By Reeves & Associates
Employment is one of the most common methods of obtaining lawful permanent resident status in the United States. There are numerous employment-based preference categories and several sub-categories within those preferences.
Correctly determining under which category or categories one qualifies is the beginning of the journey on the road to successfully immigrating to the United States in the shortest time possible. This article will focus on the possibility of immigrating through extraordinary ability. This preference category is commonly called “EB-1”.
The most attractive aspect of the EB-1 visa is that no job offer from an employer is required. This is significant, because the applicant does not need an employer sponsor. The applicant can submit a self-petition with the United States Citizenship and Immigration Services (“USCIS”) without an employer. Furthermore, the applicant does not have to obtain a labor certification from the United States Department of Labor as a prerequisite to legal permanent residency.
The second most attractive part of an EB-1 visa is the lack of visa backlogs. This means that the alien and his spouse and unmarried minor children can look forward to immigrating shortly after the approval of the EB-1 petition. The EB-1 is a preference for non-citizen’s of exceptional ability. “Extraordinary ability” is defined as a “level of expertise indicating that the individual is one of those few who have risen to the top of the field of endeavor.”The EB-1 is aimed at providing the best and brightest aliens with a visa as a priority worker who skills and talents are valuable to the United States.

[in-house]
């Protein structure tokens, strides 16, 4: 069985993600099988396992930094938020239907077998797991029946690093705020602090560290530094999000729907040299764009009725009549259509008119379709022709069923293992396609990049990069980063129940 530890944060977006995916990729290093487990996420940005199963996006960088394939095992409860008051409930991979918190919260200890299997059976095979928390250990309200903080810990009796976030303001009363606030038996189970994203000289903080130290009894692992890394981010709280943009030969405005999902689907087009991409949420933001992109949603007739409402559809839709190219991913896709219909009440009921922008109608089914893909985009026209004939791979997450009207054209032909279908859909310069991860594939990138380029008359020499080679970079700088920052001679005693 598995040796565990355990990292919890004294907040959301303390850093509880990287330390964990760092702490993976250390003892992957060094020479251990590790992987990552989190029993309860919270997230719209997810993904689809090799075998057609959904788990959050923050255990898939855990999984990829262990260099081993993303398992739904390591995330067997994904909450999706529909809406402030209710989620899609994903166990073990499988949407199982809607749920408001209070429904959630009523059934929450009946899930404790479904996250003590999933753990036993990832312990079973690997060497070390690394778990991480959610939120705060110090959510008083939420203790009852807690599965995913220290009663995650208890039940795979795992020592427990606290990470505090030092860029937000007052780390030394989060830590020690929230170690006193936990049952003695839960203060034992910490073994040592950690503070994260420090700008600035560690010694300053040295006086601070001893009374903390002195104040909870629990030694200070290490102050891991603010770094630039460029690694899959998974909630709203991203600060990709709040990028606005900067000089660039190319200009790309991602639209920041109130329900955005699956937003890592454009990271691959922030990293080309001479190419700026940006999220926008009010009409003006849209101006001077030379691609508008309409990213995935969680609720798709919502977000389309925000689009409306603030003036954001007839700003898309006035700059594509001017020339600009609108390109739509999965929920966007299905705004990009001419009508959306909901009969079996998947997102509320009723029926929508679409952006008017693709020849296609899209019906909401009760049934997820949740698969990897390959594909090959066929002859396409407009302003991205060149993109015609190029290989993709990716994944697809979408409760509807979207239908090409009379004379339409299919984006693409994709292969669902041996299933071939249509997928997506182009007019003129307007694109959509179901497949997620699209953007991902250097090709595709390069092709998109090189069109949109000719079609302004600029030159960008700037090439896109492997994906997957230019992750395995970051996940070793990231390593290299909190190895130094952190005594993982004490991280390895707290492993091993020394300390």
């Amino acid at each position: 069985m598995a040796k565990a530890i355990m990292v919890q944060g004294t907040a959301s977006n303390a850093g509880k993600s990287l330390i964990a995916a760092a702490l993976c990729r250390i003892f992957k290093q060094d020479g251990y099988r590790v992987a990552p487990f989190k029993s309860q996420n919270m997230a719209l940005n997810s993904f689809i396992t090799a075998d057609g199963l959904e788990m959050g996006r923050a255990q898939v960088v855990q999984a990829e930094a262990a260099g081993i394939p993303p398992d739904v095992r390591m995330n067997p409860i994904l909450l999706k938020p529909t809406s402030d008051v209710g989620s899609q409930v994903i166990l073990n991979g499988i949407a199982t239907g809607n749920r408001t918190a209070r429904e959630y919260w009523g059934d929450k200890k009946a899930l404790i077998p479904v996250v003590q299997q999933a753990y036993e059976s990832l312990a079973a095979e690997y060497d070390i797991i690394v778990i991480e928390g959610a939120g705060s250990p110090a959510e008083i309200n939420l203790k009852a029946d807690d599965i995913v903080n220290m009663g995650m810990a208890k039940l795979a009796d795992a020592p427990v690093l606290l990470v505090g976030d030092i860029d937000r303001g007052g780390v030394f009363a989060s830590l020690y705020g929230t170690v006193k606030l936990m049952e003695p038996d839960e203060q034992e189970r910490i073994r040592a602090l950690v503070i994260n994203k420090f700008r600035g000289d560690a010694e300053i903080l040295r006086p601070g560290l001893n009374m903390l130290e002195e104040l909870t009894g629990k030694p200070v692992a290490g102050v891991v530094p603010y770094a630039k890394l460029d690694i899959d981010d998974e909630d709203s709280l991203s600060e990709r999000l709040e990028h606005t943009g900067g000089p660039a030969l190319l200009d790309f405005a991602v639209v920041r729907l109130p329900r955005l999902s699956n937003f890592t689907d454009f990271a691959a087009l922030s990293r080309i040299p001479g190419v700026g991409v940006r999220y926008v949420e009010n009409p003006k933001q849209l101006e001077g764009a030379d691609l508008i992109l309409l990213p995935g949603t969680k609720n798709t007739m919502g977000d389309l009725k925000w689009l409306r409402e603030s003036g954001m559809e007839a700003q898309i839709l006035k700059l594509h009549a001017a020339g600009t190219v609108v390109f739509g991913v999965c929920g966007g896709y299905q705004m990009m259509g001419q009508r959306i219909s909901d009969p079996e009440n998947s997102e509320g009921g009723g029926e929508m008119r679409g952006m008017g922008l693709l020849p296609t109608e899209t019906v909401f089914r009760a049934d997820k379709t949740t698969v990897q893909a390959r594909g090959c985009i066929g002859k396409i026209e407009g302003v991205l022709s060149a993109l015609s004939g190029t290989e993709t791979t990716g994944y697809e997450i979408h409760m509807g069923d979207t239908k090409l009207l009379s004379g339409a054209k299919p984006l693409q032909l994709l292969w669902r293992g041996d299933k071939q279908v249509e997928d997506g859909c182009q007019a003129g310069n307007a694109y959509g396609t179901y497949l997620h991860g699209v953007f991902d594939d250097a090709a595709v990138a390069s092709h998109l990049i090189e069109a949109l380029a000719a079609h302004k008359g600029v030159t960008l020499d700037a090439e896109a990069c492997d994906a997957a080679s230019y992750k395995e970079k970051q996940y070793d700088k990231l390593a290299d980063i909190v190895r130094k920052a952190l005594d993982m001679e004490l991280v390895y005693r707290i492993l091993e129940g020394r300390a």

The extraordinary ability alien’s entry in the United States must “substantially benefit prospectively the United States.” To qualify as a priority worker, the applicant must be an alien of extraordinary ability in the arts, sciences, education, business or athletics (“EB-1A”), an outstanding professor or research (“EB-1B”), or a multinational executive or manager who will work in the United States for the same multinational employer for whom he was employed abroad for one out of the last three years in an executive or managerial capacity.(“EB-1C”) The three classes of EB-1 priority workers have distinguishing characteristics and requirements for eligibility.
To qualify for an EB-1A visa, the applicant must show through extensive documentary evidence that he has sustained national or international acclaim in his field of expertise andbe coming to the United States for the purpose of continuing work in his field of expertise.There are two ways to show extraordinary ability. The applicant can either show a high level of achievement in his field by receipt of a major internationally recognized award or she can prove qualification by means of three out of ten potential criteria.
These include receipt of awards for excellence; original contributions of major significance to the field; authorship of scholarly articles; work having been displayed at artistic exhibitions or showcases; performance of a critical role in distinguished organizations; significantly high remuneration in relation to others in the field; or commercial successes in the performing arts. Highly skilled and accomplished aliens who do not qualify for EB-1 may qualify may qualify for EB-2 which is the employment-based preference for members of the professions holding advanced degrees or persons of exceptional ability.
Because the standard for these visas is also high, they tend to be current or less backlogged than EB-3, which is the usual avenue through which skilled and other workers immigrate. The Immigration & Nationality Act (INA) and the regulations have very specific requirements for qualification and for meeting the burden of proving eligibility. And it is the alien’s burden to show that she qualifies. Therefore, consultation with an experienced and knowledgeable immigration attorney is essential as soon as one begins to contemplate immigrating to the United States through employment.